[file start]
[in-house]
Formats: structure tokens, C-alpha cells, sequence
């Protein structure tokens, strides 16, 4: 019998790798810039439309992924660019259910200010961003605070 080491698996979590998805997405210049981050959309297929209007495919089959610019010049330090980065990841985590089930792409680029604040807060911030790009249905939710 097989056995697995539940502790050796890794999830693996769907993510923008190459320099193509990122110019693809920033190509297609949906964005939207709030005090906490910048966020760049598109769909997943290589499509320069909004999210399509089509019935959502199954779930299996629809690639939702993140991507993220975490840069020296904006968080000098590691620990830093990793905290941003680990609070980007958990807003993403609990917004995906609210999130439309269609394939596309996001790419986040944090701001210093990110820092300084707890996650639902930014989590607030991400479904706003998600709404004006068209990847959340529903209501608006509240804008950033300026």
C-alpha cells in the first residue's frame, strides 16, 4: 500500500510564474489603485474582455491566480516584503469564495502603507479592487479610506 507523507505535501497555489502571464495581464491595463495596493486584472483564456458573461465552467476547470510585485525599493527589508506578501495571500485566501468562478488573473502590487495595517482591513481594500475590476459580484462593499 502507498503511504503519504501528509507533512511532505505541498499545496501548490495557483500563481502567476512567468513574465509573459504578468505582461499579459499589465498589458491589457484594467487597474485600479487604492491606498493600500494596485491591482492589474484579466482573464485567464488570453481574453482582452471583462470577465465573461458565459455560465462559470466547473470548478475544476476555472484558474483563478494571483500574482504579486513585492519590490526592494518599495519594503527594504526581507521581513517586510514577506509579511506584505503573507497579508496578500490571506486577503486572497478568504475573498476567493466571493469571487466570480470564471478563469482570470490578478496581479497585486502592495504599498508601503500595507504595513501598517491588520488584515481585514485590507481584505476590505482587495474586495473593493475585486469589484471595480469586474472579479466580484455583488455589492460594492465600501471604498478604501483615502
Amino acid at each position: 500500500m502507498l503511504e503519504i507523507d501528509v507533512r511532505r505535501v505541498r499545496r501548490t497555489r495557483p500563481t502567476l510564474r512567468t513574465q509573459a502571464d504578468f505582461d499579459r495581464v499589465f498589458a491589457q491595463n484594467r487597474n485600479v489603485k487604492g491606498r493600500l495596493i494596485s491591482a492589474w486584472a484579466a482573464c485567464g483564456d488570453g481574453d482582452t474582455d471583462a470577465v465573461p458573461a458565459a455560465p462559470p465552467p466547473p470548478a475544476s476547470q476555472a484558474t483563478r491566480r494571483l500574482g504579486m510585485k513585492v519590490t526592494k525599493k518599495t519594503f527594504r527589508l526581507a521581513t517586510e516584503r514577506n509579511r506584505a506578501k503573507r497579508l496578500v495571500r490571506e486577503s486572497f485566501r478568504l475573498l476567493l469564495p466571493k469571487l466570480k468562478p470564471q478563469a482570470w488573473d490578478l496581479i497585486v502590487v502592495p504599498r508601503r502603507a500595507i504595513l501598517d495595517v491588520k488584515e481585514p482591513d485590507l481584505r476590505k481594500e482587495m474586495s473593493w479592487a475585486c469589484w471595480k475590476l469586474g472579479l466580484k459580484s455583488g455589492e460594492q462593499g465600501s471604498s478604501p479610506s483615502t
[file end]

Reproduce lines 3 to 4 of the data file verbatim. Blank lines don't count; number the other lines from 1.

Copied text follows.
């Protein structure tokens, strides 16, 4: 019998790798810039439309992924660019259910200010961003605070 080491698996979590998805997405210049981050959309297929209007495919089959610019010049330090980065990841985590089930792409680029604040807060911030790009249905939710 097989056995697995539940502790050796890794999830693996769907993510923008190459320099193509990122110019693809920033190509297609949906964005939207709030005090906490910048966020760049598109769909997943290589499509320069909004999210399509089509019935959502199954779930299996629809690639939702993140991507993220975490840069020296904006968080000098590691620990830093990793905290941003680990609070980007958990807003993403609990917004995906609210999130439309269609394939596309996001790419986040944090701001210093990110820092300084707890996650639902930014989590607030991400479904706003998600709404004006068209990847959340529903209501608006509240804008950033300026």
C-alpha cells in the first residue's frame, strides 16, 4: 500500500510564474489603485474582455491566480516584503469564495502603507479592487479610506 507523507505535501497555489502571464495581464491595463495596493486584472483564456458573461465552467476547470510585485525599493527589508506578501495571500485566501468562478488573473502590487495595517482591513481594500475590476459580484462593499 502507498503511504503519504501528509507533512511532505505541498499545496501548490495557483500563481502567476512567468513574465509573459504578468505582461499579459499589465498589458491589457484594467487597474485600479487604492491606498493600500494596485491591482492589474484579466482573464485567464488570453481574453482582452471583462470577465465573461458565459455560465462559470466547473470548478475544476476555472484558474483563478494571483500574482504579486513585492519590490526592494518599495519594503527594504526581507521581513517586510514577506509579511506584505503573507497579508496578500490571506486577503486572497478568504475573498476567493466571493469571487466570480470564471478563469482570470490578478496581479497585486502592495504599498508601503500595507504595513501598517491588520488584515481585514485590507481584505476590505482587495474586495473593493475585486469589484471595480469586474472579479466580484455583488455589492460594492465600501471604498478604501483615502